Conservationists excited by tiger population rise in Nepal
KATHMANDU (Reuters) - The number of wild Royal Bengal tigers in Nepal has increased to 198, a 63.6 percent rise in five years, a government survey of the big cats showed.
The findings are crucial for the protection of endangered tigers facing the threat of extinction from poachers for the lucrative trade in their parts, encroachment of habitat by villagers due to the rise in human settlements and loss of prey.
Conflicts between people and wild animals are frequent in Nepal, which has pledged to double the population of tigers by the year 2022 from an estimated 2010 level of 125.
"This is very encouraging," said Maheshwar Dhakal, an ecologist with Nepal's National Parks and Wildlife Conservation Department, adding that the Himalayan nation was on target to achieve its goal ahead of the deadline.
"But the increased numbers have also added to our responsibilities and challenges for the conservation of tigers," Dhakal told Reuters after releasing the findings of the four-month survey late on Monday.
The study was supported by the conservation group WWF and the United States.
Conservation experts credit the increase to effective policing of national parks, stronger anti-poaching drives and better management of tiger habitats in Nepal, where forests cover 29 percent of the land.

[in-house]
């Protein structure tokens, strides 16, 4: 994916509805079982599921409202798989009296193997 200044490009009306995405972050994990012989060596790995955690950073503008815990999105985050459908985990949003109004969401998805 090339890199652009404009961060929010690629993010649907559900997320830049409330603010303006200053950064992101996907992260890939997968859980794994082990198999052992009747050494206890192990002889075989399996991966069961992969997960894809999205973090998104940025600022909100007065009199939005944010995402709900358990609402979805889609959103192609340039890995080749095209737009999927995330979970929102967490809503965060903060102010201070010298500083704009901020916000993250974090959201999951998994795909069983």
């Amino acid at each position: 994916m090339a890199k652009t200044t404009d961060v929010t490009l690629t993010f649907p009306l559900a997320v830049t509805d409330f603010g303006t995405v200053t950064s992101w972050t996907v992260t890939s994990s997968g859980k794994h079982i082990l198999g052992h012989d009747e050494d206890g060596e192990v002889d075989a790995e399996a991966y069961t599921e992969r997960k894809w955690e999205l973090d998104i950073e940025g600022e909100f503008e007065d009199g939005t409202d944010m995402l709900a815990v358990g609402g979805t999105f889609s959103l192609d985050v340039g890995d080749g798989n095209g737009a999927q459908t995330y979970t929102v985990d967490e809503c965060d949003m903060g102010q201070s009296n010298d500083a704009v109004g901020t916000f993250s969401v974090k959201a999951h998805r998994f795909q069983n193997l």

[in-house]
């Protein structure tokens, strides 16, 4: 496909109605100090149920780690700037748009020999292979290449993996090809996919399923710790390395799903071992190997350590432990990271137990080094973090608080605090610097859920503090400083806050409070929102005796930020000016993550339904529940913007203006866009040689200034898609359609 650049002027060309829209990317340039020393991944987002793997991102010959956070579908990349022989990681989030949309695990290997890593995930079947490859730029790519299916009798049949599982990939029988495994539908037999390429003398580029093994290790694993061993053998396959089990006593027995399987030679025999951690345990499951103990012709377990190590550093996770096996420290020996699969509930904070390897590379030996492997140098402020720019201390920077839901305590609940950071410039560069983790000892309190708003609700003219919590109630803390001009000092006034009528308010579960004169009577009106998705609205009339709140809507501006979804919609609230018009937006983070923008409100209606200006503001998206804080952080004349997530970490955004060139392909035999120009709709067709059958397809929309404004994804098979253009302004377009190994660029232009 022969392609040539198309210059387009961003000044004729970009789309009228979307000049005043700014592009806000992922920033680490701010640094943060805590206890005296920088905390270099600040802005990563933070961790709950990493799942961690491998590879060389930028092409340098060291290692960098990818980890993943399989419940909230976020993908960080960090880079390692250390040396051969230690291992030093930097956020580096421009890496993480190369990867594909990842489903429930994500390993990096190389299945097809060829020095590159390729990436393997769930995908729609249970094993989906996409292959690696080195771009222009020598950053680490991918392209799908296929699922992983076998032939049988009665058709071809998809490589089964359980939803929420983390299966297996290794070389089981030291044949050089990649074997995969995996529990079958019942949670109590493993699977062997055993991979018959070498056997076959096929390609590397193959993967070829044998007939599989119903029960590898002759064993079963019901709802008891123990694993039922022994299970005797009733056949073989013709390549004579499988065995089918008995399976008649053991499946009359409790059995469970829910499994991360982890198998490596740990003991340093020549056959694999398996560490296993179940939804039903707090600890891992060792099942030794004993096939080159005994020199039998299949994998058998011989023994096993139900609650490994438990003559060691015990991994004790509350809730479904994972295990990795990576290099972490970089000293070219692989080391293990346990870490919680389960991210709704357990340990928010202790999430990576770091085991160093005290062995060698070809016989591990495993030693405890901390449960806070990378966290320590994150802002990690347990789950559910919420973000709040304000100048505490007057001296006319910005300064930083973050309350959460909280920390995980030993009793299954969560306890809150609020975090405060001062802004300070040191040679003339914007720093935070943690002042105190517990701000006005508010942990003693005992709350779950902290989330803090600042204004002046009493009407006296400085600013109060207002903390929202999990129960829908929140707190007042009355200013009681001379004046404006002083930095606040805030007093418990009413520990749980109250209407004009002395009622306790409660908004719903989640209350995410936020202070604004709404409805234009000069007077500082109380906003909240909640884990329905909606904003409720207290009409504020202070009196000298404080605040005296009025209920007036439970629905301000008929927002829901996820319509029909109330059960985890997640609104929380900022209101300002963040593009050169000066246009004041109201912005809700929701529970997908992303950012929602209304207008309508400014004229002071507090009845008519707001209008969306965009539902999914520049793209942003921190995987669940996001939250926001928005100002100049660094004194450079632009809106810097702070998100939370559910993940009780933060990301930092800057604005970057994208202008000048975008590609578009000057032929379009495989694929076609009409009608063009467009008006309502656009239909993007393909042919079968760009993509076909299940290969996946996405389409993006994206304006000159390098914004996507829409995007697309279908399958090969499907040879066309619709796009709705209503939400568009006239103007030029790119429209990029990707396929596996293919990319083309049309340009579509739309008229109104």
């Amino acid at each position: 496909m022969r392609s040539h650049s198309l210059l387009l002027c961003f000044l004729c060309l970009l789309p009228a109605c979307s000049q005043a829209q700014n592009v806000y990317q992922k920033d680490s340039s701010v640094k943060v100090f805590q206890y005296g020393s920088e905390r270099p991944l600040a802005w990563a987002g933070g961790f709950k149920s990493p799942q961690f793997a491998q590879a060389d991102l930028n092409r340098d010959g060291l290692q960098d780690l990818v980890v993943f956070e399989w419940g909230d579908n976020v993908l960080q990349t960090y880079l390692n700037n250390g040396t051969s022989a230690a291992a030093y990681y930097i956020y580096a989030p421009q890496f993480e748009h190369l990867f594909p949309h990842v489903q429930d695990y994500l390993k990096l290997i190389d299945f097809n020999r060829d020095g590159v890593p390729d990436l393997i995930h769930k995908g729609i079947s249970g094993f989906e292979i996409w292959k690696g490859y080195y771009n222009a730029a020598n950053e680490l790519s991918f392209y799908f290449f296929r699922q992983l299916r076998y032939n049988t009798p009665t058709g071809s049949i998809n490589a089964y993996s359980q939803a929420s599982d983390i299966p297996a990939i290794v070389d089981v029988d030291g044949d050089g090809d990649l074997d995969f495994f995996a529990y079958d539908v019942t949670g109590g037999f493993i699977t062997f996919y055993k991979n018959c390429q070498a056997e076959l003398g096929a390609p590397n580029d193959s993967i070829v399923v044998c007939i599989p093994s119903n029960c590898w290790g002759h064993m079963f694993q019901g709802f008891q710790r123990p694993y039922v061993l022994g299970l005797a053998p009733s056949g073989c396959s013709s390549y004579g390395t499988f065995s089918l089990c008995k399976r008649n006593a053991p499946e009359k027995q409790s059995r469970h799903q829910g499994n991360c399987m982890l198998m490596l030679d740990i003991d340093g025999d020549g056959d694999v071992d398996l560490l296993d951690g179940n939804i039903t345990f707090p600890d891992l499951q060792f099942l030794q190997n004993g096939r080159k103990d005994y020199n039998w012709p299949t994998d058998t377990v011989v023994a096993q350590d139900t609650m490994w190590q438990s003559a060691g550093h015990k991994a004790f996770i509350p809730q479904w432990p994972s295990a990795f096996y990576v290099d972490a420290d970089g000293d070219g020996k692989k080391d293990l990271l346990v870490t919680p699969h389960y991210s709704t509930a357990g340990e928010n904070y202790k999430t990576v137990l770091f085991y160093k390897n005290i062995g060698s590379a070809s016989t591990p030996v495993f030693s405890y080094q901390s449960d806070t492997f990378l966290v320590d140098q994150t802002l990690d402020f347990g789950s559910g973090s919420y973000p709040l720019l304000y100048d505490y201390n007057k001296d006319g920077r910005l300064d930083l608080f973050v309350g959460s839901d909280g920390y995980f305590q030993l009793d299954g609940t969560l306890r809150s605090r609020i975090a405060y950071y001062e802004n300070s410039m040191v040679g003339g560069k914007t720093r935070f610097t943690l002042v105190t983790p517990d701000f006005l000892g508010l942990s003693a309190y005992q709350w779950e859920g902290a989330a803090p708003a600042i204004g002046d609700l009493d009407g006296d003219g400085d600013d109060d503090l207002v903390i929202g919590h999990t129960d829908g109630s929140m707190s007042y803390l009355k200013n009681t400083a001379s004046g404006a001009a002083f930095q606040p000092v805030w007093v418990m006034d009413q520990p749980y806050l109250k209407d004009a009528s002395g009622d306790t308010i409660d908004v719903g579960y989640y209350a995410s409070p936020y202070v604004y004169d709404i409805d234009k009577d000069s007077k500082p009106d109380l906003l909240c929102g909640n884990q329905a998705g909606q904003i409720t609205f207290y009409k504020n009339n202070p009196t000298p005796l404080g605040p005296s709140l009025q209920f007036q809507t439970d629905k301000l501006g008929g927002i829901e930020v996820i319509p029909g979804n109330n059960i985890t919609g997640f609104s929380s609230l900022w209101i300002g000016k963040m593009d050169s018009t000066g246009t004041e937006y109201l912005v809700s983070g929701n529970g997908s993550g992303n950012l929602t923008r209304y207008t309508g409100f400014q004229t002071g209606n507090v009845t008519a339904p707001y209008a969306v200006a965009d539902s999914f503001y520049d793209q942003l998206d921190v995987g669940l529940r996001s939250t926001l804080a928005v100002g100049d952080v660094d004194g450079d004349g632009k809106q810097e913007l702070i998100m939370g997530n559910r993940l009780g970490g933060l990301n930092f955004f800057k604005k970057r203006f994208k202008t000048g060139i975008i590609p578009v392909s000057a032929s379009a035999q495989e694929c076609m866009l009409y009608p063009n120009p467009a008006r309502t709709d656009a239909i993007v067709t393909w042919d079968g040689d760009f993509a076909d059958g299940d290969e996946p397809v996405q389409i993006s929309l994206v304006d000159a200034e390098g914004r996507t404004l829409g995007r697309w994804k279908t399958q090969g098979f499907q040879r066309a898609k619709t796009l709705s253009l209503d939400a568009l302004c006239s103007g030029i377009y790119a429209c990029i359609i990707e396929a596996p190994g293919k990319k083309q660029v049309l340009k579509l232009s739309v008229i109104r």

Nepal needs to carefully protect the habitat and animals on which tigers prey so the big cats have enough space to roam and food to eat, experts said.
As the number of tigers have increased over the years, so have incidents of conflict with villagers.
Seven people were killed in attacks by tigers around national parks last year compared to four in 2011, park officials said.
Villagers are also seeking better protection.
"Government is making conservation plans for tigers. But it should also come up with plans to protect people from tigers," Krishna Bhurtel, a local village headman in Chitwan, told Nepali newspaper Nagarik. Chitwan is home to more than 100 tigers.
Wildlife authorities captured a tiger in Chitwan after it killed two people, including a villager who was pulled from his bed in May.
Thousands of tigers once roamed the forests in Bangladesh, India and Nepal. But their numbers have plummeted to just about 3,000 now, wildlife experts say.
Diwakar Chapagain, who heads a WWF Nepal unit which monitors wildlife trade, said tiger skins were in high demand in Tibet where well-heeled people use them as festival costumes.
In Nepal, kings used to stand on tiger skins in front of stuffed tigers for special occasions. The monarchy was abolished in 2008.
Some affluent Nepalis have mounted tiger heads on the walls of their living rooms.
Tiger parts are also in high demand for use in traditional Chinese medicines, conservationists say.
"The trade in tiger parts is lucrative and fetches thousands of dollars in illegal markets," WWF official Chapagain said highlighting the threat tigers face.
(The story was corrected to remove reference to "tiger balm" in penultimate paragraph)
(Reporting by Gopal Sharma, editing by Paul Casciato)